3. Create a corporate giving program that enables employees to donate a portion of their income to a charity of their choice with your company matching a portion of the donation.
  4. Establish a corporate-wide ‘give back’ day in which all employees work together to do something for the local community. Ideas include cleaning a local park, visiting a local school to give career talks, serving meals to homeless people, etc.
  5. Give employees the chance to lead internal initiatives that improve the working environment – such as allowing a person to allocate a portion of their time to researching and instituting a company-wide recycling/composting program.

What does your organization do on this front? How do you infuse greater purpose into job roles and your culture? How do you communicate this in job postings or demonstrate it during the recruiting and hiring process? We’d love to hear your ideas (info at Couragion.com).

And if you are interested in reading the Pew Research Center report, you may download it here.

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Crisis of Confidence: Workforce Skill Gaps

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Crisis of Confidence: Workforce Skill Gaps

This week I had the chance to read the recent Strada-Gallup research entitled “Crisis of Confidence: Current College Students Do Not Feel Prepared for the Workforce”.  One data point was particularly telling. When higher education chief academic officers were asked how effective they were at preparing students for the workforce – 96% stated they were very or somewhat effective. Compare that to the impressions of business leaders (11%) and students’ (36%). It’s obvious that there is a big gap between what industry needs and how higher education is preparing the next generation workforce. It also points to a skills gap that we can’t ignore. Here are a few other highlights about the perceptions of STEM degree seekers, the role of advisors, and career services resources.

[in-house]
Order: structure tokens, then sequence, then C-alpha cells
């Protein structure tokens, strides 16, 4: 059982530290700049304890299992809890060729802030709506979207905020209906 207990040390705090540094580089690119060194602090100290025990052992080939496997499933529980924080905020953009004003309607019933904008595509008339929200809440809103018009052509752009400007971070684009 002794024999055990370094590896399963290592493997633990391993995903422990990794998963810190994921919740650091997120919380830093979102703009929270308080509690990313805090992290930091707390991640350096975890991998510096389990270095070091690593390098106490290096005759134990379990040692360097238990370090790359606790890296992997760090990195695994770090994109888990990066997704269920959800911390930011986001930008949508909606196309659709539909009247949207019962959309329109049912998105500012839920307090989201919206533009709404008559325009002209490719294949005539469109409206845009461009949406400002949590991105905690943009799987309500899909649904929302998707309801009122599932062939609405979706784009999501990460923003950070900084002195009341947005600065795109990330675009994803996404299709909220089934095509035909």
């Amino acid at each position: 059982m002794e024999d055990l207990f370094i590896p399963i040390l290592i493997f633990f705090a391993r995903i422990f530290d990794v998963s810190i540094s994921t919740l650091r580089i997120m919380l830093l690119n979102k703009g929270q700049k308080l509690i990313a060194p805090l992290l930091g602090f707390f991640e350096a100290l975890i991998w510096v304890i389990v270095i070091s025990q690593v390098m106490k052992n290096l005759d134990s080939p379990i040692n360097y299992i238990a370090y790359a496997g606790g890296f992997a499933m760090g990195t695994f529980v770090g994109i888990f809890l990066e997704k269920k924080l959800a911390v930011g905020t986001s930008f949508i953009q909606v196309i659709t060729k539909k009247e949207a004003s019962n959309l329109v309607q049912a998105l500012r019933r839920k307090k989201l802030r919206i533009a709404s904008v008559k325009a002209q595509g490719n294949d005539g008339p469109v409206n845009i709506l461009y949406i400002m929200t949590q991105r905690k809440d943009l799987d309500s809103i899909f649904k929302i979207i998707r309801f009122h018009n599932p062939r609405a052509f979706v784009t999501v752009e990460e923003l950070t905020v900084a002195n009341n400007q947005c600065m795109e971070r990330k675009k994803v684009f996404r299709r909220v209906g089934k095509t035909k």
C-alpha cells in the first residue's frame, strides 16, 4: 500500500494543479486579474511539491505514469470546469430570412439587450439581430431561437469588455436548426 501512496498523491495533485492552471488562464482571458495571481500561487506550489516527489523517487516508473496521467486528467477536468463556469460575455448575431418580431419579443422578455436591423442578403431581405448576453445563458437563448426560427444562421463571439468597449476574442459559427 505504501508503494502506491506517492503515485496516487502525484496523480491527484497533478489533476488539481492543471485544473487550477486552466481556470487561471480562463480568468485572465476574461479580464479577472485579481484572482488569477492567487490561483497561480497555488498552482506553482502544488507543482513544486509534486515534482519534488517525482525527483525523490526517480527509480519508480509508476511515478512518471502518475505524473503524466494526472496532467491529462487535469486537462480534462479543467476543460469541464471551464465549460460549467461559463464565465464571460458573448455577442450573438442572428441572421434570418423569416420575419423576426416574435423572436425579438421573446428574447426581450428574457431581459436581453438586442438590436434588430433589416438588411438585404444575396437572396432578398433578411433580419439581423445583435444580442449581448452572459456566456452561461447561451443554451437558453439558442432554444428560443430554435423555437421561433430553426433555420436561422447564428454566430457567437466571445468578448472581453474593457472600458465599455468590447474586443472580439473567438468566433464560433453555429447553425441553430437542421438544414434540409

• Of STEM majors, students were 36% confident that they will graduate with the knowledge and skills needed to be successful in the workplace. However, it’s interesting to note that students pursuing STEM degrees reported the most confidence about their job prospects in comparison to other degree types.
  • 46% of students found academic advisers beneficial when choosing courses and majors, but only 28% believe they are helpful in identifying or evaluating potential career options.
  • Nearly four in 10 students have never visited their school’s career services office or used online career resources.
  • Of students who have visited career services, 57% obtained advice about potential career options or jobs – but only 29% of students found the service helpful.
  • Black and Hispanic students found career services more helpful at 40% and 32% respectively than their counterparts.  

Couragion strongly believes that career literacy should be integrally woven into education to improve relevance, better inform student choice, and increase retention in real-world career paths. Career literacy for educators exposes faculty to career pathways, helps them to understand high demand careers and the skills that industry demands, and encourages faculty create links between academic studies and real-world careers.

Read the full report to discover more about students' confidence in their preparation for life after college.

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How Do Health Care Jobs Rank With Our Future Workforce?